234

Andy Summers: Green Chimneys

By

Sign in to view read count
What an albatross to have the Police hanging round your neck. So when it's all over, the singer gets even more famous and corners the market in sophisticated JazzRock, the drummer gets on with spending the money and stretching into movies and session fun, and the guitarist gets to play whatever he wants.

Which has varied from turn it up Progressive Rock to echo Summers' days in the Soft Machine to delicate Blues and Folk experiments. But Green Chimneys is another matter: it's a fine, accessible homage to the immortal Thelonius Monk from a British club jazzer who got very lucky in pop.

Monk's mastery of compositional architecture - from the blues to the birth of bop - lifts good players toward the stars. On Green Chimneys, Summers even gets Sting in to schmooze his way through one classic, 'Round Midnight. Except that Sting gives an affecting, genuine performance, while Summers' bigger band strip down to etched-naked chords and sinister brushes waiting for Andy's "do I not like that?" solo.

Add cello, trumpet, saxophones and organ to a guitar trio, and you never know what colour comes next. Evidence leads with a fat, tight horn trio stating a fast funk theme against Summer's stinging blues leads, dissolves into big band call and return, segues into a blues rock chorus or two and dances out of the room heading for where Jeff Beck plays Mingus. Then there's the Pat Metheny-on-that-peyote-he-got-from-Tom Waits of Bemsha Swing, or the New Orleans funeral band - on Hackensack - plugging directly into a mobile 240AC outlet while Joey DeFrancesco's B3 vamps its way through the crowd on a flatbed truck right behind the hearse.

Or the way the band rhythmically collapse Three Blind Mice into the angular, stop-time Jazzfunk of Monk's Dream, and the outrageous blend of Metal and Jimmy Smith on Shuffle Boil, where Summer's tone and phrasing deliver the impact usually carried by distortion.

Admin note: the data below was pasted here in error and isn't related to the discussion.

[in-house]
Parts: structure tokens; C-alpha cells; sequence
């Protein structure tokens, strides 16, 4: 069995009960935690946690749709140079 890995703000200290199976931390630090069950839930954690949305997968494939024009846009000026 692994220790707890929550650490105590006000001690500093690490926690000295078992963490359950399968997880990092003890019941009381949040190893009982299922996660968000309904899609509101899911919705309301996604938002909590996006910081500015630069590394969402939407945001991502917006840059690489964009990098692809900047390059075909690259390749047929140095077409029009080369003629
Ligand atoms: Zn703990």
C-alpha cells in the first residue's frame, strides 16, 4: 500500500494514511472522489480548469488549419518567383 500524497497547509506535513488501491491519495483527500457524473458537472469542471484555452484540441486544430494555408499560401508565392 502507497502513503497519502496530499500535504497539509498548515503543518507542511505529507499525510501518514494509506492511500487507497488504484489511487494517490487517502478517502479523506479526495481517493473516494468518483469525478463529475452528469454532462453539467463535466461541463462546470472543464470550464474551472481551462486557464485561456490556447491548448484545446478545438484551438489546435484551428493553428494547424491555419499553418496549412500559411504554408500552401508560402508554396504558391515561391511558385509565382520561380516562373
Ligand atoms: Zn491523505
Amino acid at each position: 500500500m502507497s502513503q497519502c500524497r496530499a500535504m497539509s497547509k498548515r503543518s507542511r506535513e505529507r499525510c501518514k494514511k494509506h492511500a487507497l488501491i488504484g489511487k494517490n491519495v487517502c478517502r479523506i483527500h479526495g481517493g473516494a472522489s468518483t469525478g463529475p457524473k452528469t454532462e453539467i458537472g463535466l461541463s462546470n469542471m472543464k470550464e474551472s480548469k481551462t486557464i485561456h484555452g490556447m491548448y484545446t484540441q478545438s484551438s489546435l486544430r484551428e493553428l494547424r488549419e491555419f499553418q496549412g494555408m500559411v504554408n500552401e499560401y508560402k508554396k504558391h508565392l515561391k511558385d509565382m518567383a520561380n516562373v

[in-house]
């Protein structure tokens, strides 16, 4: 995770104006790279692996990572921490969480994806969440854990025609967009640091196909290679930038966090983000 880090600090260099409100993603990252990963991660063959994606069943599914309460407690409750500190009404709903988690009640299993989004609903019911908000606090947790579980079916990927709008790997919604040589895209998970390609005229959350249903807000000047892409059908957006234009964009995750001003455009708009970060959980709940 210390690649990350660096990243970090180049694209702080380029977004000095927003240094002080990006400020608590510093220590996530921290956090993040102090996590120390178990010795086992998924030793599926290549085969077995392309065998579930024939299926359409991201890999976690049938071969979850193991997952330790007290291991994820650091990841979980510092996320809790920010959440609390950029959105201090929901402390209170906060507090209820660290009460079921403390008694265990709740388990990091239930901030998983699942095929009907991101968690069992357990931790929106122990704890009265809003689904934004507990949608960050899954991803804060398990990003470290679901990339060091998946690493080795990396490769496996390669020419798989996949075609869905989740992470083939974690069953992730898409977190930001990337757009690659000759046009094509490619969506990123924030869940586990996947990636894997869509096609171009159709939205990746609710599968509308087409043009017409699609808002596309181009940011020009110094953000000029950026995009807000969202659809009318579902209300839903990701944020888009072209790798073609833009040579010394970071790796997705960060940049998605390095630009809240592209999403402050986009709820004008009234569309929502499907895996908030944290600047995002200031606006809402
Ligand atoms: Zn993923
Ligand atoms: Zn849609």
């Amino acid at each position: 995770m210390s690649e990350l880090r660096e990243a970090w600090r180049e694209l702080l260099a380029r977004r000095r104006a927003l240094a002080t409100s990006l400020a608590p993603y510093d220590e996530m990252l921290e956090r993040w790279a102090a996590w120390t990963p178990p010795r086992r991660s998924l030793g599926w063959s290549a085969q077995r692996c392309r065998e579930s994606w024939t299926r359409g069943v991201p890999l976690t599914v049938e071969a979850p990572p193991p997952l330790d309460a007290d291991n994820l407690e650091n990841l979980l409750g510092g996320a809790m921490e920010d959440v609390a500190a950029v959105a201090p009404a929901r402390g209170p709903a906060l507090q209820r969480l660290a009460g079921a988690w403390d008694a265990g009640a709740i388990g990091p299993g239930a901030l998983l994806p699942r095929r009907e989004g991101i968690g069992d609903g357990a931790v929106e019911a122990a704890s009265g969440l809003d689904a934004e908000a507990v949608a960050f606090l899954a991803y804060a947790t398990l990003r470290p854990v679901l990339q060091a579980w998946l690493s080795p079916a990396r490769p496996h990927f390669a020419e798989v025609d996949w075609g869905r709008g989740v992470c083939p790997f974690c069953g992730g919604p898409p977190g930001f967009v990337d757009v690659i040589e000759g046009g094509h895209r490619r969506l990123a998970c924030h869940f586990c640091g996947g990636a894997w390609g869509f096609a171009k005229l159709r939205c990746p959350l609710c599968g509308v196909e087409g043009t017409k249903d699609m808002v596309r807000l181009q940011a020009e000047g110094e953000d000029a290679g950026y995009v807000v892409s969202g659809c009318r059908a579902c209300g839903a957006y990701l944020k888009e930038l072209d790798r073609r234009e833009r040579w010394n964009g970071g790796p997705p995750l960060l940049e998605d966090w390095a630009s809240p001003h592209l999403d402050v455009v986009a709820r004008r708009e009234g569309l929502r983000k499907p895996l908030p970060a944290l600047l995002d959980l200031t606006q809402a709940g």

This is a guitar fan's album, but if the straighter moments of Zappa's methodical madness and subtly-caged playing ever tickled your sweet spots, Green Chimneys will make you happy too. And if you saw Peter Erskine drum with the Yellowjackets in London recently, his endlessly inventive accents and effortless leaps from supportive to lyrical to driving to painterly will be a joy revisited.

Title: Green Chimneys | Year Released: 1999 | Record Label: RCA Victor


Tags

comments powered by Disqus

More Articles

Read Whispers on the Wind CD/LP/Track Review Whispers on the Wind
by Jack Bowers
Published: October 23, 2017
Read Shropshire Lads: Songs to the Poems of AE Housman CD/LP/Track Review Shropshire Lads: Songs to the Poems of AE Housman
by C. Michael Bailey
Published: October 23, 2017
Read Heptagon CD/LP/Track Review Heptagon
by Glenn Astarita
Published: October 23, 2017
Read ON Tour CD/LP/Track Review ON Tour
by John Kelman
Published: October 22, 2017
Read On a Distant Shore CD/LP/Track Review On a Distant Shore
by C. Michael Bailey
Published: October 22, 2017
Read Friends & Heroes: Guitar Duets CD/LP/Track Review Friends & Heroes: Guitar Duets
by Roger Farbey
Published: October 22, 2017
Read "Warsaw Concert" CD/LP/Track Review Warsaw Concert
by John Sharpe
Published: December 4, 2016
Read "Counteract This Turmoil Like Trees And Birds" CD/LP/Track Review Counteract This Turmoil Like Trees And Birds
by John Sharpe
Published: August 3, 2017
Read "Soul Trio" CD/LP/Track Review Soul Trio
by Anthony Shaw
Published: August 24, 2017
Read "Carry Fire" CD/LP/Track Review Carry Fire
by Nenad Georgievski
Published: September 22, 2017
Read "Apprentice" CD/LP/Track Review Apprentice
by Alex Franquelli
Published: October 29, 2016
Read "Tiptoe" CD/LP/Track Review Tiptoe
by Jerome Wilson
Published: December 1, 2016

Sponsor: ECM Records | BUY IT!  

Support our sponsor

Join the staff. Writers Wanted!

Develop a column, write album reviews, cover live shows, or conduct interviews.